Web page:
The Christian unit within the multi-ethnic, multi-sectarian Syrian Democratic Forces put out an “urgent call” to the coalition fighting ISIS that Christians in Syria are “at risk of extinction” at the hands of Turks after U.S. withdrawal.
The Syriac Military Council said the global coalition that relied on the SDF to clear territory of ISIS has to “ensure security and protection for religious and ethnic minorities living in North East Syria.”
“ISIS is still a threat. Turkey’s mercenary troops, who fought with al-Qaeda and ISIS, are waiting to get the green light to move into Syria, so that they can kill all ‘infidels’ of the region,” the group said in a statement. “That means Christians, Yazidis, Kurds, and other minorities.”
The council noted that they have “lost many martyrs” fighting under the banner of the SDF because “we believe that it is our duty as Syriac Christians to stand together with the Kurds and Arabs to fight and resist all radical religious terrorist groups and other invaders.”
“Our military cooperation in the SDF strengthened the partnership and coexistence between Arabs, Kurds and Syriac Christians in our region,” the SMC added. “We have committed to respect the dignity of every group regardless of religion or ethnicity.”
The Kurdish-led SDF is the ground force that has swept through ISIS territory, from clearing small villages and evacuating citizens to engaging in intense urban combat as ISIS fighters used booby traps and tunnels to slow down their foes.
The alliance of Kurdish, Arab, Assyrian/Syriac Christians, and other ethnic minorities was founded in October 2015, is about 70,000 strong, and has picked up recruits as they’ve liberated ISIS territory. Equality is a core value of the SDF: the battle to rout ISIS from their declared capital, Raqqa, was commanded by Rojda Felat, a Kurdish woman, and the SDF spokesman, Kino Gabriel, is a Christian with the Syriac Military Council.
U.S. military officials have high praise for the SDF, from their command structure to the discipline and determination of the soldiers.
The SMC statement thanked the U.S. and other members of the global coalition “for their support in the fight against ISIS,” and “we plead with them not to leave abruptly before security and protection is ensured for Syriac Christians, Yazidis, Armenians, Turkmens, Kurds and Arabs of the NE.”
“The outcome of the invasion of Afrin makes visible what will happen to us. Churches will be destroyed. Christians and Yazidis, designated ‘infidels’ by Turkey’s mercenaries, will be killed and massacred. Turkey threatens to kill all SDF troops, allies of the Global Coalition. Women of all ethnicities, now free, will be raped, enslaved and veiled. Do not abandon us on the battlefield and allow our people to be crushed by Turkey.”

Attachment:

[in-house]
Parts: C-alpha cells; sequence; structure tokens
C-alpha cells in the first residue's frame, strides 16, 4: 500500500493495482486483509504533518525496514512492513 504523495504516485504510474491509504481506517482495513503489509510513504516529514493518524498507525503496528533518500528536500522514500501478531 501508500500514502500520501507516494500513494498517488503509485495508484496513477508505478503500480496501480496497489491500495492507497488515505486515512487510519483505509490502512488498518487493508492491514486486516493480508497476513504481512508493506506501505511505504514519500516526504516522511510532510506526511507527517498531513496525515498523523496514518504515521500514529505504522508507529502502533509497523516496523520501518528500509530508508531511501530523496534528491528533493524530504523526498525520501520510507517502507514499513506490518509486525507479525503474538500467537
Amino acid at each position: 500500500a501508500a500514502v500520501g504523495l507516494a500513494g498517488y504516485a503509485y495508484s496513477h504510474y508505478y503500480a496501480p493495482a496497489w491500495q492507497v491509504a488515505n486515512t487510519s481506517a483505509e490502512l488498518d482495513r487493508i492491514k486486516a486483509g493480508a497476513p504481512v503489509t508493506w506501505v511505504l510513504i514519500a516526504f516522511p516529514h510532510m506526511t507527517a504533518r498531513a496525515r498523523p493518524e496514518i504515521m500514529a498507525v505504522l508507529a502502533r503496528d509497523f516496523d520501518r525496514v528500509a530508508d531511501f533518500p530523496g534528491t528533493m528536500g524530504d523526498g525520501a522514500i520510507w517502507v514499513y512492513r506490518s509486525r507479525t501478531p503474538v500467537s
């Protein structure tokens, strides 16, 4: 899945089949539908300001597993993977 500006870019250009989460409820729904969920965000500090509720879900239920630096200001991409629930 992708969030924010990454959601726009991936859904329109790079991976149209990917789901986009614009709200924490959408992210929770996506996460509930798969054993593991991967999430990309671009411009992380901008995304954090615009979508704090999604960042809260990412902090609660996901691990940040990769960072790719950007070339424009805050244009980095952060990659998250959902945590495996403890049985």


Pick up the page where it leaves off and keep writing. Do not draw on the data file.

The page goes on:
More than 100,000 Syriac Christians still live in northeast Syria. The SMC warned of a “serious risk of the end of the presence of Christianity in this region if we do not have security in place when the U.S. leaves.”
“Yesterday, we freely celebrated Christmas,” they added. “If Turkey invades, our churches and our people will be gone.”
The SDF is a fierce, proven fighting force, but doesn’t have the military equipment needed to defend against Turkish airstrikes, the SMC emphasized.
“We need the presence and support of Global Coalition forces, EU member states or UN Forces to avoid another war and massacres like those Turkey committed in Afrin,” they continued. “And to finally eliminate ISIS in our region, we also ask the Global Coalition and NATO to reject the plans of Turkey or any other foreign country of the region to enter the borders of NE Syria, which are already secured against terrorists. Our SDF forces are already stationed on the front lines and together with the Global Coalition forces, such as France and the UK, we will be able to put an end to fascism, radicalism and dictatorship.”
The SMC pleaded with the U.S. and other partners to not “abandon” hundreds of thousands of internally displaced persons who found refuge in the SDF-controlled northeast. “Do not abandon our people, who united to stand for democracy, equality and tolerance in the midst of sectarianism and dictatorship,” they added. “A debt is owed to all of our martyrs, who gave their lives to preserve the Syrian religions and cultures that have suffered for millennia and to remove the scourge of ISIS from the world, including your countries.”
“Now is the time for Christian, Western countries, and for Christian churches and believers worldwide to protect our Christian people in NE Syria from falling victim to brutal war, dictatorship, fascism, and radicalism.”